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NDT of Raw material

NDT of Raw material

NDT of Raw material

Dear Experts,

As per our project specification, prior to machining, our sub-contractor shall perform UT on raw forgings of size above 30" (Ref. Standard: API 6A/ASTM A388/ASTM E428).

Now, sub-contractor is declining to perform UT on raw material as they are saying that reference standard requires calibration blocks to be of same sizes (i.e. almost 30") with FBH.

Based on the UT evidence in the Mill MTC, they are requesting us to accept the material.
My question: 1) Can we use any alternative NDE for UT for volumetric NDE? RT seems to not feasible due to bulkiness of raw forging and lead time.
2) Can we use smaller sizes of calibration blocks? Any impact on sensitivity? Any other alternative reference standard for Calibration block which allows to use smaller sizes
of blocks.

Appreciate your advice. Thanks

RE: NDT of Raw material

I suggest that you talk to someone who does the UT for a living, such as LTI (Laboratory Testing, Hadfield PA).
Many times small cal blocks can be used, but it depends.
What work did the sub do to the material?
If they forged it then another UT is needed.

= = = = = = = = = = = = = = = = = = = =
P.E. Metallurgy, consulting work welcomed

RE: NDT of Raw material


I believe what the sub-contractor is saying is the casting is too thick to test. You don't state the type of material, but if it is a stainless steel or a high nickel material I would agree with the sub-contractor.

Using a "smaller block" is not the solution. The thickness of the block represents the thickness of material being tested. If a smaller block were used the entire thickness of the casting would not be tested. It may be possible to test to mid-thickness from both sides if the geometry is suitable. Other than that, the alternative is to calibrate on a larger than specification diameter calibration hole or use a loss of back reflection test. Both of those options will reduce the sensitivity of the test.


RE: NDT of Raw material

Thank you Ed & JR.

Material is forged AISI 4130 75 KSI Round Bar.

""Other than that, the alternative is to calibrate on a larger than specification diameter calibration hole or use a loss of back reflection test. Both of those options will reduce the sensitivity of the test"".
This seems to be a good alternative solution. Is there any reference standard or recommended practice which includes such provision? Please advise.

RE: NDT of Raw material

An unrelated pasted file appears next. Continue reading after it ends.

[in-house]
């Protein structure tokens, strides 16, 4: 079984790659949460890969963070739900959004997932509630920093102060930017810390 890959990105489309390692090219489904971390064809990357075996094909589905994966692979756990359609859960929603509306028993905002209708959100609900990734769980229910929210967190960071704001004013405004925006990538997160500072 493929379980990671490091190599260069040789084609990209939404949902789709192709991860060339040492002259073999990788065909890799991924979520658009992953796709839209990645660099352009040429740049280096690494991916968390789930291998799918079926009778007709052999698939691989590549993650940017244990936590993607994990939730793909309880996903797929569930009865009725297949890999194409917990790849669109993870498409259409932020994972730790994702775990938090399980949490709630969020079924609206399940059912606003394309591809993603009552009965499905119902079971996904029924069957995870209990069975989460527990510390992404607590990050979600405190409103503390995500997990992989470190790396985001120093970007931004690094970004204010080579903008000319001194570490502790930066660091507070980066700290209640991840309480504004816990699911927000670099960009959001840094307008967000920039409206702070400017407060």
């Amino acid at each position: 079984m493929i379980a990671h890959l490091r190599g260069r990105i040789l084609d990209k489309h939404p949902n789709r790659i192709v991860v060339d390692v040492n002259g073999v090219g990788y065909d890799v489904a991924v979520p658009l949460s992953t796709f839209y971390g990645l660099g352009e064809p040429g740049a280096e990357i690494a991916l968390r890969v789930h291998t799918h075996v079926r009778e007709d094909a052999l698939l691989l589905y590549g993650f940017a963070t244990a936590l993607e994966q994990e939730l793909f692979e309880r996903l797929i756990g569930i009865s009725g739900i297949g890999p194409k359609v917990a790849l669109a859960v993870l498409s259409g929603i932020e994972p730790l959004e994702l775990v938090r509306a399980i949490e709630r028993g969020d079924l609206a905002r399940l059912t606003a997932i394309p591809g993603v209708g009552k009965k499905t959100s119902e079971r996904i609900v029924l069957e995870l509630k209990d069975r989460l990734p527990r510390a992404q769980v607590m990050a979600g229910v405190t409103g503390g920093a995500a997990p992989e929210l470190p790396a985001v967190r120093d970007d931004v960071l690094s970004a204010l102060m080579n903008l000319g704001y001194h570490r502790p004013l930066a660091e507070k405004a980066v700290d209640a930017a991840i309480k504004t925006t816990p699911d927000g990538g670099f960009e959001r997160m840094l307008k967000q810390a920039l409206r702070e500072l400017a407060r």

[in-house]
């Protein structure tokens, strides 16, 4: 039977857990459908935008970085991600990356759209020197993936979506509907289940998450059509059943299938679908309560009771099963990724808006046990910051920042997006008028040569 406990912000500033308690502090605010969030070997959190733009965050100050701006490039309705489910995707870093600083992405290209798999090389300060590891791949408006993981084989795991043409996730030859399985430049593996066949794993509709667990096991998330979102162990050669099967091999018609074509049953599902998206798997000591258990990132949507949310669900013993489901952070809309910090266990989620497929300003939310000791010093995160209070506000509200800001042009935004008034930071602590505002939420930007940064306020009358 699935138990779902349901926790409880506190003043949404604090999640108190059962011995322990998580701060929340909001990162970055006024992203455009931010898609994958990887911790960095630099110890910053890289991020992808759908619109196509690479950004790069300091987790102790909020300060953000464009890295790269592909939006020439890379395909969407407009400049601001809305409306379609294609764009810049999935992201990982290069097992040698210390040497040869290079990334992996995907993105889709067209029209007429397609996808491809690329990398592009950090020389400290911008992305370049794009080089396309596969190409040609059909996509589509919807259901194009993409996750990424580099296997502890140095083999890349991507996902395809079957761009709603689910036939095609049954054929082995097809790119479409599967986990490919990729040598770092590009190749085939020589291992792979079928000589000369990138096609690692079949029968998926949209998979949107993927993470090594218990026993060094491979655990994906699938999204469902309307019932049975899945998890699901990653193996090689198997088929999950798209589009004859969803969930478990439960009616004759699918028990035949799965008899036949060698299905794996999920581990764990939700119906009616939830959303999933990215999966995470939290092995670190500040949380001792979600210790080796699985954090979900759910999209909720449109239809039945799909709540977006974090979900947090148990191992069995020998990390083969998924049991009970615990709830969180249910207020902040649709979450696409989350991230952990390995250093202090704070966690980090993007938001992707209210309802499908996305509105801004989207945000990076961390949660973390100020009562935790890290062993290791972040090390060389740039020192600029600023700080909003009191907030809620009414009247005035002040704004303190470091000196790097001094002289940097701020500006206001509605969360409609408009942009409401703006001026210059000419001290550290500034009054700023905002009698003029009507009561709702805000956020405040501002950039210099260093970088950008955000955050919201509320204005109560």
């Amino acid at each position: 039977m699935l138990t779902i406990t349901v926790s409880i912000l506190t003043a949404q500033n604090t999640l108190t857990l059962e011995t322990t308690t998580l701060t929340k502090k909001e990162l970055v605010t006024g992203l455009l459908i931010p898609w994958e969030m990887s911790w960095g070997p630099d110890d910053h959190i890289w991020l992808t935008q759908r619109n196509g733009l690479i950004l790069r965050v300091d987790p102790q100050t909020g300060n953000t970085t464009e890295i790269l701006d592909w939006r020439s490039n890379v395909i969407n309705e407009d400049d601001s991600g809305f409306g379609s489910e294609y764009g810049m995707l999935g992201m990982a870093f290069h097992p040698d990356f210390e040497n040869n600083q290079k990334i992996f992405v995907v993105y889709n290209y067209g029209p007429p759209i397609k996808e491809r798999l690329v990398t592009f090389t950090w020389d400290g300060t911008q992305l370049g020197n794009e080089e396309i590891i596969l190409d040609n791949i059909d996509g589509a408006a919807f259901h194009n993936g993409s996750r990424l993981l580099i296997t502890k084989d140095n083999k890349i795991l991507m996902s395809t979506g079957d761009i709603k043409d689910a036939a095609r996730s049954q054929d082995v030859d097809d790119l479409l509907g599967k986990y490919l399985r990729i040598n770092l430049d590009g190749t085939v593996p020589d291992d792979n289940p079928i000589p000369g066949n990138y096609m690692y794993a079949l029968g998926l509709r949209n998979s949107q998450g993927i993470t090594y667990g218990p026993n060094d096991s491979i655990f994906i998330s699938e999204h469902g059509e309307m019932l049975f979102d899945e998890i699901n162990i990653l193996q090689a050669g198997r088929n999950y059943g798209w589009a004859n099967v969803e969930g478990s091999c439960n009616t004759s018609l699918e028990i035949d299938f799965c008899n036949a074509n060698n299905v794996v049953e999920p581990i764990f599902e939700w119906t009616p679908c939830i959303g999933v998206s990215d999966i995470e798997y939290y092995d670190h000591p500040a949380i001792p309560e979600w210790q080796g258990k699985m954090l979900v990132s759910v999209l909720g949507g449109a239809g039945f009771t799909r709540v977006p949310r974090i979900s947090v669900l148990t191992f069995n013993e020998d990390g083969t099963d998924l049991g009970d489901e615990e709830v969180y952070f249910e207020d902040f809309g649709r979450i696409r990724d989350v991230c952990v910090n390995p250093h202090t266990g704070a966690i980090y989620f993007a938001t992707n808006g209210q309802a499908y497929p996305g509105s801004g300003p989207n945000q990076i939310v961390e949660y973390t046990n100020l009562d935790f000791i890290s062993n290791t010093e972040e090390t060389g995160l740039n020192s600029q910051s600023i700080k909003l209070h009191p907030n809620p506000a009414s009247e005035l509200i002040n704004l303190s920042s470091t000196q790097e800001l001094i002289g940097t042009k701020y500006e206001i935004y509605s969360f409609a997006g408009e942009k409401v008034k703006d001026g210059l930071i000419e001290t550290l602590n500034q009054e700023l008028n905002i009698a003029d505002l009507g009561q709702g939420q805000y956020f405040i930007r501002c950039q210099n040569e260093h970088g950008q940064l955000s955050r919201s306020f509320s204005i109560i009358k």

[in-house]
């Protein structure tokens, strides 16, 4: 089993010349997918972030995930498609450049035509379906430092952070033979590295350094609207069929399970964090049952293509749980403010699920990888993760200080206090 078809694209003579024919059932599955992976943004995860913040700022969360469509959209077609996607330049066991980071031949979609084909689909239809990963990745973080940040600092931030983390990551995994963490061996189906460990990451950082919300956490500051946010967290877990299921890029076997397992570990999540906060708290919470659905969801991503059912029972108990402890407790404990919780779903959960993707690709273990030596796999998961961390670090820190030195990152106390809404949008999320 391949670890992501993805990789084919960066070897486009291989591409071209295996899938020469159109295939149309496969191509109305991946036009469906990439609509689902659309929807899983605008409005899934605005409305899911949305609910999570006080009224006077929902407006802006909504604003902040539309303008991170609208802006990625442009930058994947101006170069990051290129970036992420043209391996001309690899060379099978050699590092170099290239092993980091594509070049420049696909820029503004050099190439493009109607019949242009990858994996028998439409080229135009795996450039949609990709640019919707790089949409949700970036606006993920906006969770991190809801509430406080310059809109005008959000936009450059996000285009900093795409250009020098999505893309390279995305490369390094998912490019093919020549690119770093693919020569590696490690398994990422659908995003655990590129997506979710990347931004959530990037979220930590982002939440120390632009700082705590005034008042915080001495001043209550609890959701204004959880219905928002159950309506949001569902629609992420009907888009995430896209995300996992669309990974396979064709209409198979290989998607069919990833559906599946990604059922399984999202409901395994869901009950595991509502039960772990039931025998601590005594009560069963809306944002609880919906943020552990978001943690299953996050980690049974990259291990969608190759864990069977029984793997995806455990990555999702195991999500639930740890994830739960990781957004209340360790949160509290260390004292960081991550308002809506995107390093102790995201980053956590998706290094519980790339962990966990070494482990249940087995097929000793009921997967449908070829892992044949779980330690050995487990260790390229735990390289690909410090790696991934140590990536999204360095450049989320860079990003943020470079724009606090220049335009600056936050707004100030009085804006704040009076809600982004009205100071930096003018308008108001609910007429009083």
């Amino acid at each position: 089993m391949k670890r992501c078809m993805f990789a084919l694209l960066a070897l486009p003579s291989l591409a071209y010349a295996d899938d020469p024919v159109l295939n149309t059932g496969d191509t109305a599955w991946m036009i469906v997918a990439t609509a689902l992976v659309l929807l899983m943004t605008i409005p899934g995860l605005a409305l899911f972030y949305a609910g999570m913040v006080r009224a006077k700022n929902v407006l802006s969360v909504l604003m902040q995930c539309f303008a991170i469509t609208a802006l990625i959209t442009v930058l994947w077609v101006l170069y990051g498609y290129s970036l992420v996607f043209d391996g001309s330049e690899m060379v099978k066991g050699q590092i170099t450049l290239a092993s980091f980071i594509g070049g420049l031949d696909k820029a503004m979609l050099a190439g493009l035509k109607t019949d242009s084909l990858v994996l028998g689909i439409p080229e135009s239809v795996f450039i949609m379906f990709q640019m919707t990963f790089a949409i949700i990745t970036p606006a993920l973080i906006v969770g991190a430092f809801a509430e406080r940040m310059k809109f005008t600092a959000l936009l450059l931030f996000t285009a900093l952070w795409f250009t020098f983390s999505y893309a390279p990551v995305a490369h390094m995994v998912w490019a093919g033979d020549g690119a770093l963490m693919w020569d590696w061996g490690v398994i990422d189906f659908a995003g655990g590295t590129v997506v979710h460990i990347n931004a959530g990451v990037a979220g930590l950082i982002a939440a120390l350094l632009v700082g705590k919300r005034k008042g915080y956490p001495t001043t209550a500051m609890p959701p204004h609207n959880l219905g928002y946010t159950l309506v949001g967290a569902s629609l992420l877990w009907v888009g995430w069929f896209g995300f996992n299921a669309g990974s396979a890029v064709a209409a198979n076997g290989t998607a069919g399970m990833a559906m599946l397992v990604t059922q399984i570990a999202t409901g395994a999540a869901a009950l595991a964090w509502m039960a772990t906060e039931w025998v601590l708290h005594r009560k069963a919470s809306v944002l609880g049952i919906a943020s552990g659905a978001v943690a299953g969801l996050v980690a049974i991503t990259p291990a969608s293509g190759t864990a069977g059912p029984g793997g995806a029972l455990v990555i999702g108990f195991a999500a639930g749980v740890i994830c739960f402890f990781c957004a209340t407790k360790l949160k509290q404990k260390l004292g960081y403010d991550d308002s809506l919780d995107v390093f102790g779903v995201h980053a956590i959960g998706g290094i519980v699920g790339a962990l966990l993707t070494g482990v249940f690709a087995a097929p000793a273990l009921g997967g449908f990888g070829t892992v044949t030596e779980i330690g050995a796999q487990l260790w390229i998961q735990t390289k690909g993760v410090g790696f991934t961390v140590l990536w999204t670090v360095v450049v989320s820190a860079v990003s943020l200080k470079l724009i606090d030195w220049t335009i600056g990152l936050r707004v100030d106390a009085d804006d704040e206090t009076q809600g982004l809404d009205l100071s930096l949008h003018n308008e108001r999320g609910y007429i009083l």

EN ISO 12680-1 gives guidelines on performing UT on ferritic castings (with grain refining heat treatment) upto 600 mm thickness.
You can use this standard outside of its scope but with dedicated procedures, drafted by a L3 UT technician/engineer.

RE: NDT of Raw material

EN 12680-1, not EN ISO 12680-1 as I stated in my previous post. Apologies, this happens when you're quoting from memory.
But it appears the ISO 4992-1 is very similar to the old EN 12680-1 after a quick browse through, and much more recent (2021 instead of 2003). So probably over all a better suggestion.

RE: NDT of Raw material


I am a bit surprised they are having issues with 4130 steel. May I ask, is the diameter of the bar 30 inches or is that the axial length with a smaller diameter? If it is a smaller diameter, they may be able to test from the diameter but not the length. The straight beam inspection from the OD will find the most likely defects. A-388 mandates the axial (end face) scan "when practicable". If it is not practicable but you really need something in that orientation, they should be able to substitute an axial shear wave inspection using A-388 Section 9.3 (It is written for hollow rounds, but can be adapted for solid bar as well.


RE: NDT of Raw material

Sorry for the delayed response.

Diameter: 30" and length (forgings with various length's: 6", 26" & 18" to be used for different length's of products).

RE: NDT of Raw material


Also, sorry for delayed response. Perhaps what your vendor meant by a "smaller block" would be to test to a depth of, say 16" from the OD instead of the full 30". As long as their deepest test distance is greater than the center of the bar, that would be an acceptable method of attaining 100% coverage at the desired sensitivity.


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